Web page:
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Are Controls on Bird Flu Research a Good Idea?

The views expressed are those of the author and are not necessarily those of Scientific American.


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Two scientists who independently concocted potentially dangerous strains of bird flu viruses—and have had the bioweapons community in a tizzy for the past month with the pending publication of their work—today said that they would suspend their research for 60 days.  The announcement is intended to be a kind of time out, a chance for everyone to catch up with the realization that influenza is no longer solely a matter of public health, but is now a potential bioweapon.

The crisis began in December, when the U.S. National Science Advisory Board asked the journals Science and Nature to withhold publication of key aspects of the two papers—to merely to give the results of the research, minus details on methods. (Scientific American is published by Nature Publishing Group.)

The restriction is presumably to keep someone from using the research to make a bioweapon—to make a highly lethal, highly transmissible virus in a lab, and then release it into the wild, so to speak, with the aim of initiating a devastating human pandemic. (Think Al Qaeda, with molecular biologists instead of pilots.)

One irony in this story is that forestalling a doomsday pandemic was a motivation behind the work in the first place—the work that bioweapons defense specialists are now delaying.

Bird flu has been a source of great anxiety among infectious disease specialists at least since 1997, when an outbreak in Hong Kong among poultry farms caused a handful of human deaths. What’s particularly scary about H5N1, as bird flu is designated, is its high mortality rate—it apparently kills 60 percent of those who catch it, as opposed to less than one percent for a typical seasonal flu. Fortunately, fewer than 600 people have died from bird flu, because catching it requires the kind of close contact with birds that sometimes happens on small livestock farms or in the live animal markets in China. The Big Fear is that the genetic roulette wheel will one day turn up a strain of the virus that is not only lethal but also highly transmissible among humans.

What Yoshi Kawaoka of the University of Wisconsin, Madison and Ron Fouchier of Erasmus MC in Rotterdam have done is figure out what mutations are necessary to make bird flu into a truly dangerous human pathogen. The idea is to use this knowledge to monitor the evolution of potential human flu viruses in the wild and on livestock farms, or perhaps to make vaccines and anti-viral medications before such a virus arises in nature. Currently it can take months to make an effective vaccine from scratch—enough time for a flu virus to spread from one end of the globe to another.

Kawaoka and Fouchier not the first scientists to have explored this question, but they are the first to have succeeded. That is what got the attention of bioweapons experts, who are now scrambling to figure out how to get a handle around this threat. They have been concerned about it for years, but until now had been largely theoretical.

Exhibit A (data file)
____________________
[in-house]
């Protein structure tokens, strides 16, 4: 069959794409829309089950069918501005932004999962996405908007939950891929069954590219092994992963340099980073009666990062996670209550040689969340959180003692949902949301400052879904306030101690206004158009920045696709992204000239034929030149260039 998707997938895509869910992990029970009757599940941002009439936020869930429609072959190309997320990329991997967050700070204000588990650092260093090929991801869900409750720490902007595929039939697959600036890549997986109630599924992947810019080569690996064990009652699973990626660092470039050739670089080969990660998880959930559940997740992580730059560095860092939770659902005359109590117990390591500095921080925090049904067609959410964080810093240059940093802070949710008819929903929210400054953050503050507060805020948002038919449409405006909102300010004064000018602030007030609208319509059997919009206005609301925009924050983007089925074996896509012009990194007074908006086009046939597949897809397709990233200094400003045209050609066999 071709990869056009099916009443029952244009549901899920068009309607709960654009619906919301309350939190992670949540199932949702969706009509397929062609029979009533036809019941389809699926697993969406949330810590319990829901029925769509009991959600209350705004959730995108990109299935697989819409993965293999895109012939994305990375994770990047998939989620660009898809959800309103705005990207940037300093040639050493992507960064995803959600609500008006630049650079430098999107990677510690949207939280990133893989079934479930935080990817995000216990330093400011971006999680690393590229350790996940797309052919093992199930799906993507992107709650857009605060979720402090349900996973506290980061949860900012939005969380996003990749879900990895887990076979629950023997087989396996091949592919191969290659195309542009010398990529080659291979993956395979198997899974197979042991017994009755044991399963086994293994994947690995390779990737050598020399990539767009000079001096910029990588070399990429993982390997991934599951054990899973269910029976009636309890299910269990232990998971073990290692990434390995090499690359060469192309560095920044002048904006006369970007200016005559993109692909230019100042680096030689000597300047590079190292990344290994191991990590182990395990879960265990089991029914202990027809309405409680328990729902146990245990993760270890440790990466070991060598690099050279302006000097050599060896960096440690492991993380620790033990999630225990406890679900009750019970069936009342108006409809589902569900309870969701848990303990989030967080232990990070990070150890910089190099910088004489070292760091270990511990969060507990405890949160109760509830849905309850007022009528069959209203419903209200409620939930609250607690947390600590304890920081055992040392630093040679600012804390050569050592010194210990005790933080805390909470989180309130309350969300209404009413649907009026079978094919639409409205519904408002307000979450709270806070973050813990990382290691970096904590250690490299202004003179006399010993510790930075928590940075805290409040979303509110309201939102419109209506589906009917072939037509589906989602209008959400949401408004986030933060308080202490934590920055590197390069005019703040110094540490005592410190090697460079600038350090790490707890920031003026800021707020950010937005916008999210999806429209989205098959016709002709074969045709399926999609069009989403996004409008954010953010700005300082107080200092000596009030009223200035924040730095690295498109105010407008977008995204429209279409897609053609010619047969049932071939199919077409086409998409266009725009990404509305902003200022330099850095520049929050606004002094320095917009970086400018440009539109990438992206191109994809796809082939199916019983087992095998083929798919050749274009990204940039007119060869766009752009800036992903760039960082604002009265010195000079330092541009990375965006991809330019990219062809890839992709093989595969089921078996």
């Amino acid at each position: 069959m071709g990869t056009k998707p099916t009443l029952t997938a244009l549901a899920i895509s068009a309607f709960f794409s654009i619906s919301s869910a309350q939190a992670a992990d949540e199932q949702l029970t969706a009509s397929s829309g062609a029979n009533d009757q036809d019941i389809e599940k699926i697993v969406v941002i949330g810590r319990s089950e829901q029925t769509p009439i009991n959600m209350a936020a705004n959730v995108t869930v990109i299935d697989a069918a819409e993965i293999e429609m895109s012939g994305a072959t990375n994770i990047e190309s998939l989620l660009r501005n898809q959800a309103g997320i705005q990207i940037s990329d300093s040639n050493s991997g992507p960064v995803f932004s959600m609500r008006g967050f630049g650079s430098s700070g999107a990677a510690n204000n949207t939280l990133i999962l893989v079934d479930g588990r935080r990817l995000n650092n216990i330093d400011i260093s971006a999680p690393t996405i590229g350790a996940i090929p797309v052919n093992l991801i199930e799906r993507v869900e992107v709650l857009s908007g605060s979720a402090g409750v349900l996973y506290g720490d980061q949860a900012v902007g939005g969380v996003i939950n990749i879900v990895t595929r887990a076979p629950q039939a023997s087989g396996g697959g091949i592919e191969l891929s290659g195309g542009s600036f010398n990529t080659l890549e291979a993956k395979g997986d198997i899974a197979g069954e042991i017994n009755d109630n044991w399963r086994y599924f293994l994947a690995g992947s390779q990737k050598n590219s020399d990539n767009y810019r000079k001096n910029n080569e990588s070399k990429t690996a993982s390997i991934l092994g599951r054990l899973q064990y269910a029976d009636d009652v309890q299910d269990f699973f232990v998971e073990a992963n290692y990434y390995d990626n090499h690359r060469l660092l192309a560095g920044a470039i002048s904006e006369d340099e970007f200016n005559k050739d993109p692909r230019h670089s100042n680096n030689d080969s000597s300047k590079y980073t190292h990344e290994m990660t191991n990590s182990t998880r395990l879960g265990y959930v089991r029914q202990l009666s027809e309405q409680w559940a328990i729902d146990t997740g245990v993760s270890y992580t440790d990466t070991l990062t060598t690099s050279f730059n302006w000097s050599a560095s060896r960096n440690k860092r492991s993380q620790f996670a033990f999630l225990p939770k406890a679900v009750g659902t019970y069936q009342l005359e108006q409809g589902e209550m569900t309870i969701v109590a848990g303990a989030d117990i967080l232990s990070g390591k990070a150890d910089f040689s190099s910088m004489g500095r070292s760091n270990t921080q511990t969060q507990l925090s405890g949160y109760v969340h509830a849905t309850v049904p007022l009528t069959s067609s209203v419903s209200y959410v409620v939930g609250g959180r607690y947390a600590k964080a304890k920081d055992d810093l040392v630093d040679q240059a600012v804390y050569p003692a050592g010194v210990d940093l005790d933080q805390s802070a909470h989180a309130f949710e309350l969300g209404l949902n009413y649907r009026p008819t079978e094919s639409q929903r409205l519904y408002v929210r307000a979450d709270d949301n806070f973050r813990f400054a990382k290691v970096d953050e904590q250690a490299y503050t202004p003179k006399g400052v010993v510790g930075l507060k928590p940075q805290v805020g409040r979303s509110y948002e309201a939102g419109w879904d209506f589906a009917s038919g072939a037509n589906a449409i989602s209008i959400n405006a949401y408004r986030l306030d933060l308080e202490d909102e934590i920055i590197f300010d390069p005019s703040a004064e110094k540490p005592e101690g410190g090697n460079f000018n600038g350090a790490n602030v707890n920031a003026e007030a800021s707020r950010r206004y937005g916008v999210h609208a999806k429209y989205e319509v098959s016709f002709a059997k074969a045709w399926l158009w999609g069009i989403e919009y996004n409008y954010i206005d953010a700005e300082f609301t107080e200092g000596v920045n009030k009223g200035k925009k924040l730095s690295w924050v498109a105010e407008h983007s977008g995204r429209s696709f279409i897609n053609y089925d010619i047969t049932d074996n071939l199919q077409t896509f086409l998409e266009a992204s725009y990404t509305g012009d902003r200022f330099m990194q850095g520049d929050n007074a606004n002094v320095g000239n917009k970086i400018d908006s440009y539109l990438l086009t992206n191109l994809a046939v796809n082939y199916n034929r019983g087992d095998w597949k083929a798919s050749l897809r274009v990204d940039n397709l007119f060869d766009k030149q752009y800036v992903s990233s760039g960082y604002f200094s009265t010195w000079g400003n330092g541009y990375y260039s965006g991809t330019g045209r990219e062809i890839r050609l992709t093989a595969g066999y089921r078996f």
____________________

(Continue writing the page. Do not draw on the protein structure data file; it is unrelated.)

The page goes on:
What can they do? One tack is to restrict publication to the results of the work but not the methods by which researchers got those results. Whether or not this is effective is a matter of some debate. Some bio-security experts think that the key knowledge is not so much the methods as the fact that the results are possible.

Another avenue is to put international controls on influenza research, much like those placed on nuclear weapons research during the Cold War and still in place today. That would involve putting many constraints on influenza researchers, who are not going to take kindly to this prospect. Effective international controls would be exceedingly hard to work out, not only because scientists will resist them but also because the skills and the equipment needed to produce influenza viruses in the lab are also highly portable—restrict them in a few countries and they’ll likely find a home elsewhere. How do you control this research without squelching it at the same time? That is the puzzle the bioweapons community is grappling with now. They’re unlikely to solve it in 60 days.

In the end, the best defense against deadly pathogens, natural or unnatural, may be knowledge—knowledge of the pathogens themselves, technologies to fight them quickly when they arise, and intelligence (the old fashioned gumshoe kind) about the people who might turn these pathogens against us. As Steven Block, the Stanford biologist, has said: the best defense against biotechnology is more biotechnology.

 

Fred Guterl About the Author: Fred Guterl is the executive editor of Scientific American and author of Fate of the Species (Bloomsbury). Follow on Twitter @fredguterl.

The views expressed are those of the author and are not necessarily those of Scientific American.





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